Who is on the BBC Question Time panel tonight?

Fiona Bruce, presenter of the BBC's Question Time

Fiona Bruce, presenter of the BBC's Question Time - Credit: BBC

Who is on Question Time tonight? Here's your guide

Tonight's audience-free Question Time virtually comes from Rugby - in that they won't actually be in the egg-chasing Warwickshire town, but have sought out video questions from its inhabitants. But who's on the panel? Here's your complete guide...

Matt Hancock

Who? Health secretary

A one-time candidate for the Conservative leadership, he dropped out of last year's race after coming sixth in the first ballot of MPs with 20 votes. Said during the campaign that the idea of suspending parliament 'goes against everything those men who waded onto those beaches fought and died for - and I will not have it,' an opposition that he dropped rapidly once appointed to Boris Johnson's cabinet and the PM did indeed suspend Parliament. Like Groucho Marx, Hancock has principles and, if you don't like them, he's got others. Once the proud purveyor of a Matt Hancock app called Matt Hancock, which allowed users to watch live video streams of Matt Hancock and had to change its policies following concerns about its use of data, he also boasted he was prepared for a no-deal Brexit as he was the world's largest buyer of fridges. Now worryingly in charge of dealing with coronavirus.

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Yvette Cooper

Who? Labour MP for Normanton, Pontefract and Castleford and chair of the Commons Home Affairs Select Committee

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A one-time Labour leadership candidate in 2015, Cooper ran a campaign so dispiritingly bland it allowed an eccentric backbencher with no experience of anything to win and lead the party to its most crushing election result in 84 years. Has since devoted her time as chair of the Home Affairs Select Committee having held the portfolio in the shadow cabinet under Ed Miliband. Previously served as chief secretary of the Treasury and work and pensions secretary under Gordon Brown in a government which now seems precisely one million years ago. Has been critical of the government's response to the coronavirus crisis, saying 'the only 'social distancing' advice I can find on the NHS or government websites is very gentle'. Her husband did a funny dance on television.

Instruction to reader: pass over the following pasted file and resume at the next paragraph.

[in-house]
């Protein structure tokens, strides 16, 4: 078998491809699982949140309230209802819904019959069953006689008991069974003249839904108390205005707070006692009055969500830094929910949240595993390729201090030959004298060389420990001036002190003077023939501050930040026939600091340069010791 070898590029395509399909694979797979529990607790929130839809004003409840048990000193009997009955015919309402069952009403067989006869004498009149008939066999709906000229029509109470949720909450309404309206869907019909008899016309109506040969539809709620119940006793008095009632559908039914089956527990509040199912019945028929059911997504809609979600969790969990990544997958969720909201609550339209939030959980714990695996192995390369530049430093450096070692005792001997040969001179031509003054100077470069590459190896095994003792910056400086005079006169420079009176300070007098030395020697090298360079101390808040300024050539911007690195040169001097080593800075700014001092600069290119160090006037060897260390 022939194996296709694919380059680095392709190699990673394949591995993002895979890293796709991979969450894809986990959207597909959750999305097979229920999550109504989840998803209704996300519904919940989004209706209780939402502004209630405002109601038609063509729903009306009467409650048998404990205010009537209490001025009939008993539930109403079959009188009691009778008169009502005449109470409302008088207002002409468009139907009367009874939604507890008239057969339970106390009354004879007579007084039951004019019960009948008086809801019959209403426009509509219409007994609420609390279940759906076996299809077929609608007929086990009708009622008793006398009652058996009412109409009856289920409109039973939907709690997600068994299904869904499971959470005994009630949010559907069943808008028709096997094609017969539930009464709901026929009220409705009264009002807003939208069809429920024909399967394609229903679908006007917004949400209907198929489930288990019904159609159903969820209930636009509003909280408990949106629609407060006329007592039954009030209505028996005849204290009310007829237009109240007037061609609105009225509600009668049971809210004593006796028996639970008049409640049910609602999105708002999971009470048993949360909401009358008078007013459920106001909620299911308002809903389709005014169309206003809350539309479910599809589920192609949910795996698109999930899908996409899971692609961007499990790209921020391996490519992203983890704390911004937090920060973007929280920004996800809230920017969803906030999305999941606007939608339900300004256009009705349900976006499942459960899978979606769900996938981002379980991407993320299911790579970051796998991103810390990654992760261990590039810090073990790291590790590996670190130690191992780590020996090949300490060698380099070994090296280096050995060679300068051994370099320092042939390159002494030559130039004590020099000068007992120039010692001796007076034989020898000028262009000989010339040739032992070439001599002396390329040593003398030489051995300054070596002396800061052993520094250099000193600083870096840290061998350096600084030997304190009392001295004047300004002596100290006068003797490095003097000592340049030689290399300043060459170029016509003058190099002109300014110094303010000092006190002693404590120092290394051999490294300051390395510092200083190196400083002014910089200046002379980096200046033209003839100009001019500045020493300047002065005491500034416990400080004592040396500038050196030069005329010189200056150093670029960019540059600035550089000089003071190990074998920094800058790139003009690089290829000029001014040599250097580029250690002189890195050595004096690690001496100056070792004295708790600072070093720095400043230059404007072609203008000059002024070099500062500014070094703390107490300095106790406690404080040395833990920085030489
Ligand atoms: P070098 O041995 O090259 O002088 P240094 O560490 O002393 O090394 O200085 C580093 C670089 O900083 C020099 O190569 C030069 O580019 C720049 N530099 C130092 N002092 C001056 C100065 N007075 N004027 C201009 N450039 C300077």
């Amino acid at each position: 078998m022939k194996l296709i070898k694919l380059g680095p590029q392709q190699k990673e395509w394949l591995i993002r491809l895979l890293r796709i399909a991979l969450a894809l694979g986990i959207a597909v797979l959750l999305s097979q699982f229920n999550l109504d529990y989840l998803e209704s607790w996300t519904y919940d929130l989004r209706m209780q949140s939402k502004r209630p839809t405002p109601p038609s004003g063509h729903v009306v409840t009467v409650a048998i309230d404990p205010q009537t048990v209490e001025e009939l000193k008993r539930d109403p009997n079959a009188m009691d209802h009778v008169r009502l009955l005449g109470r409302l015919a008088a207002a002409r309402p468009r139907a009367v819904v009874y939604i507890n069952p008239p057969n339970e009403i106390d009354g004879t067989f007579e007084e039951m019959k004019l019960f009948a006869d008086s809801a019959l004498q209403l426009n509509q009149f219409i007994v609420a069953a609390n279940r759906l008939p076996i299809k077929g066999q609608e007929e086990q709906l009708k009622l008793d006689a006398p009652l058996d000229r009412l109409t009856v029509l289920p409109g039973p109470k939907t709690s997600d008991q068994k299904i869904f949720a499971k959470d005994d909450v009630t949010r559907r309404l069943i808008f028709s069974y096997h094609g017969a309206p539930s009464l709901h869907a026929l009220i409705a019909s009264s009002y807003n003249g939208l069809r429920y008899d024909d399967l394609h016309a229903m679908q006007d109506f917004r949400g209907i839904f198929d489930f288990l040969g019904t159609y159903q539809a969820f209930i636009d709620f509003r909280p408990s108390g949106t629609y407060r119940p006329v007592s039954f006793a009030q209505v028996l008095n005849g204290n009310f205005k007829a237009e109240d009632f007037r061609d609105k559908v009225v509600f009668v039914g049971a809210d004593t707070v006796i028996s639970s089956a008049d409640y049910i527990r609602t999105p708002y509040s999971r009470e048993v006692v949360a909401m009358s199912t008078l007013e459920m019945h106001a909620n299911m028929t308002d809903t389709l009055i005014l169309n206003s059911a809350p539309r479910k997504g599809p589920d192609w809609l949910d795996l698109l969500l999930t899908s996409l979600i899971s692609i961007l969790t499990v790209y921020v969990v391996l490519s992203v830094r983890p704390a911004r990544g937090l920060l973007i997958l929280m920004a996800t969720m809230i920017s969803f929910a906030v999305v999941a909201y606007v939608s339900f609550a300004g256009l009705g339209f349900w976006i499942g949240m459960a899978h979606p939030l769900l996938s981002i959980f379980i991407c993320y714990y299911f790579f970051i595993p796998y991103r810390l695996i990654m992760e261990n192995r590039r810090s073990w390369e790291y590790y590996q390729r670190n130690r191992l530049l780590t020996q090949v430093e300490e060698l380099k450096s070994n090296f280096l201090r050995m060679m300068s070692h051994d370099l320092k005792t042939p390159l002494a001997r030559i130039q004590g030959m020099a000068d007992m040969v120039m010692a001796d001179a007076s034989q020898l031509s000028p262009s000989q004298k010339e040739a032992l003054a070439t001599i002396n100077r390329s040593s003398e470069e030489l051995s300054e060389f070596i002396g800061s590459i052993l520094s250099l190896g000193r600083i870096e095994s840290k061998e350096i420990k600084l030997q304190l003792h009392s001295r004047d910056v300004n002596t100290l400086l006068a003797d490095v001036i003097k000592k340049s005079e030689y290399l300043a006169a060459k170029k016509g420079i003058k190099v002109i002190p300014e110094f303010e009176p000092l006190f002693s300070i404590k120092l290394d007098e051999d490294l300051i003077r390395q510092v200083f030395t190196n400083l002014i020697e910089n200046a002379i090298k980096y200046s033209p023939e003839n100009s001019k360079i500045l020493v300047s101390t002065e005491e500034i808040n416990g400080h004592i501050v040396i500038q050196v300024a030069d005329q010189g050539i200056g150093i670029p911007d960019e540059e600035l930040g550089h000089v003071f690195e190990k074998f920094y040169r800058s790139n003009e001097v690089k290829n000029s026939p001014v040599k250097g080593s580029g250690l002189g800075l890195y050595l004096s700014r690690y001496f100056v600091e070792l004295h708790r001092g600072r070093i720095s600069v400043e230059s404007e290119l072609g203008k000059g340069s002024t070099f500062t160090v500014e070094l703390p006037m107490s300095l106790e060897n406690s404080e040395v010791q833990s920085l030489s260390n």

John Sentamu

Who? Archbishop of York

The 97th Archbishop of York, Metropolitan of York, and Primate of England, Sentamu is the second-most senior cleric in the Church of England. Broadly a traditionalist in the Church, he has publicly criticised multiculturalism and the legalisation of same-sex marriage, but contrary to traditional Christian moral teaching has supported cohabitation before marriage, saying 'We are living at a time where some people... want to test whether the milk is good before they buy the cow'. RUDE. Sentamu is also a keen tweeter, proffering useful advice during the coronavirus lockdown such as 'Let us pray, as the Polynesian fishermen pray as they go out fishing in their canoes: 'Lord, my boat is so small and your ocean (moana) is so vast, guard me with your presence'.' Also, wash your hands.

Donna Kinnair

Who? Chief executive and general secretary of the Royal College of Nursing

This week's beneficiary of Question Time's new policy of booking people who might actually know what they're talking about, the chief executive of the nurses' union may be able to offer more practical advice in dealing with the country's worst modern-day health crisis beyond praying as the Polynesian fishermen pray. Has held the role since 2018. Kinnair has demanded intervention over nurses' lack of personal protective equipment (PPE) during the pandemic, calling the situation 'unconscionable' and saying: 'I am hearing from nurses who are treating patients in Covid-19 wards without any protection at all. This cannot continue. They are putting themselves, their families and their patients at risk.' Conspiracy-seeking Boris-backers on Twitter may note that her surname is a portmanteau of two Labour leaders since 1983.

Question Time is on BBC One at 8.05pm tonight

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